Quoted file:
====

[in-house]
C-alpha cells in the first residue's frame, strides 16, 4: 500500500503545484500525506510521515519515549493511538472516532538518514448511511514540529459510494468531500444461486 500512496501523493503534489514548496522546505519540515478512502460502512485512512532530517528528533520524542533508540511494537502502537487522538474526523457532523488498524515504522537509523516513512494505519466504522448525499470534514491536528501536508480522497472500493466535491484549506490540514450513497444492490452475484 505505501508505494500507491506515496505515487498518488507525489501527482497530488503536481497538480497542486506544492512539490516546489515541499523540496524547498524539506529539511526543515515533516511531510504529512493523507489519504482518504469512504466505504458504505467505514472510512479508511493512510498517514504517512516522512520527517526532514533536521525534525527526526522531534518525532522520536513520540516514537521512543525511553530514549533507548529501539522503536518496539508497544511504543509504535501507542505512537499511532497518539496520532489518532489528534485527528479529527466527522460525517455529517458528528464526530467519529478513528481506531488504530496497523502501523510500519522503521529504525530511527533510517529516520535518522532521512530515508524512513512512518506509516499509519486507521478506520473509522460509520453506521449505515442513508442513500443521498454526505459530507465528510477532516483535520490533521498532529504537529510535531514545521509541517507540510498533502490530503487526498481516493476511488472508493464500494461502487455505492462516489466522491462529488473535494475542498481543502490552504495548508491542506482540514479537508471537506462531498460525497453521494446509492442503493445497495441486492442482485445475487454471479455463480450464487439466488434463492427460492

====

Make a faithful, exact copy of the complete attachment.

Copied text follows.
[in-house]
C-alpha cells in the first residue's frame, strides 16, 4: 500500500503545484500525506510521515519515549493511538472516532538518514448511511514540529459510494468531500444461486 500512496501523493503534489514548496522546505519540515478512502460502512485512512532530517528528533520524542533508540511494537502502537487522538474526523457532523488498524515504522537509523516513512494505519466504522448525499470534514491536528501536508480522497472500493466535491484549506490540514450513497444492490452475484 505505501508505494500507491506515496505515487498518488507525489501527482497530488503536481497538480497542486506544492512539490516546489515541499523540496524547498524539506529539511526543515515533516511531510504529512493523507489519504482518504469512504466505504458504505467505514472510512479508511493512510498517514504517512516522512520527517526532514533536521525534525527526526522531534518525532522520536513520540516514537521512543525511553530514549533507548529501539522503536518496539508497544511504543509504535501507542505512537499511532497518539496520532489518532489528534485527528479529527466527522460525517455529517458528528464526530467519529478513528481506531488504530496497523502501523510500519522503521529504525530511527533510517529516520535518522532521512530515508524512513512512518506509516499509519486507521478506520473509522460509520453506521449505515442513508442513500443521498454526505459530507465528510477532516483535520490533521498532529504537529510535531514545521509541517507540510498533502490530503487526498481516493476511488472508493464500494461502487455505492462516489466522491462529488473535494475542498481543502490552504495548508491542506482540514479537508471537506462531498460525497453521494446509492442503493445497495441486492442482485445475487454471479455463480450464487439466488434463492427460492